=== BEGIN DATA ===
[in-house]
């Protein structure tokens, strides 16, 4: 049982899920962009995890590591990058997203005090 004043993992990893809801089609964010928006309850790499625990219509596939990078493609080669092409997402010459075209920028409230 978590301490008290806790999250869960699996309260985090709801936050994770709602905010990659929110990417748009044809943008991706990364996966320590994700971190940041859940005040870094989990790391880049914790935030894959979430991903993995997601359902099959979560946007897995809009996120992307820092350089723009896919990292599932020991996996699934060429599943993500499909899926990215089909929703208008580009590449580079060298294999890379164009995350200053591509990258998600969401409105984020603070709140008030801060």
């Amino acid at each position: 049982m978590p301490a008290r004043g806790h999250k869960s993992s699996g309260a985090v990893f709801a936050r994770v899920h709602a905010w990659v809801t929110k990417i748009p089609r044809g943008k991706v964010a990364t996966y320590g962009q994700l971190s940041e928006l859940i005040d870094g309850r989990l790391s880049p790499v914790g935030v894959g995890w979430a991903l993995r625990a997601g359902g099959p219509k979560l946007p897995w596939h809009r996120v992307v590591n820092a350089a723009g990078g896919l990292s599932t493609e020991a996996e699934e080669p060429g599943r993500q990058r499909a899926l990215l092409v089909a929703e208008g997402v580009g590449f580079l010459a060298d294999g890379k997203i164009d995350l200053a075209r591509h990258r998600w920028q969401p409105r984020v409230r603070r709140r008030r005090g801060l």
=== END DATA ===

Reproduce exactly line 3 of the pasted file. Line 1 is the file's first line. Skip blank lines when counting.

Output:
């Amino acid at each position: 049982m978590p301490a008290r004043g806790h999250k869960s993992s699996g309260a985090v990893f709801a936050r994770v899920h709602a905010w990659v809801t929110k990417i748009p089609r044809g943008k991706v964010a990364t996966y320590g962009q994700l971190s940041e928006l859940i005040d870094g309850r989990l790391s880049p790499v914790g935030v894959g995890w979430a991903l993995r625990a997601g359902g099959p219509k979560l946007p897995w596939h809009r996120v992307v590591n820092a350089a723009g990078g896919l990292s599932t493609e020991a996996e699934e080669p060429g599943r993500q990058r499909a899926l990215l092409v089909a929703e208008g997402v580009g590449f580079l010459a060298d294999g890379k997203i164009d995350l200053a075209r591509h990258r998600w920028q969401p409105r984020v409230r603070r709140r008030r005090g801060l």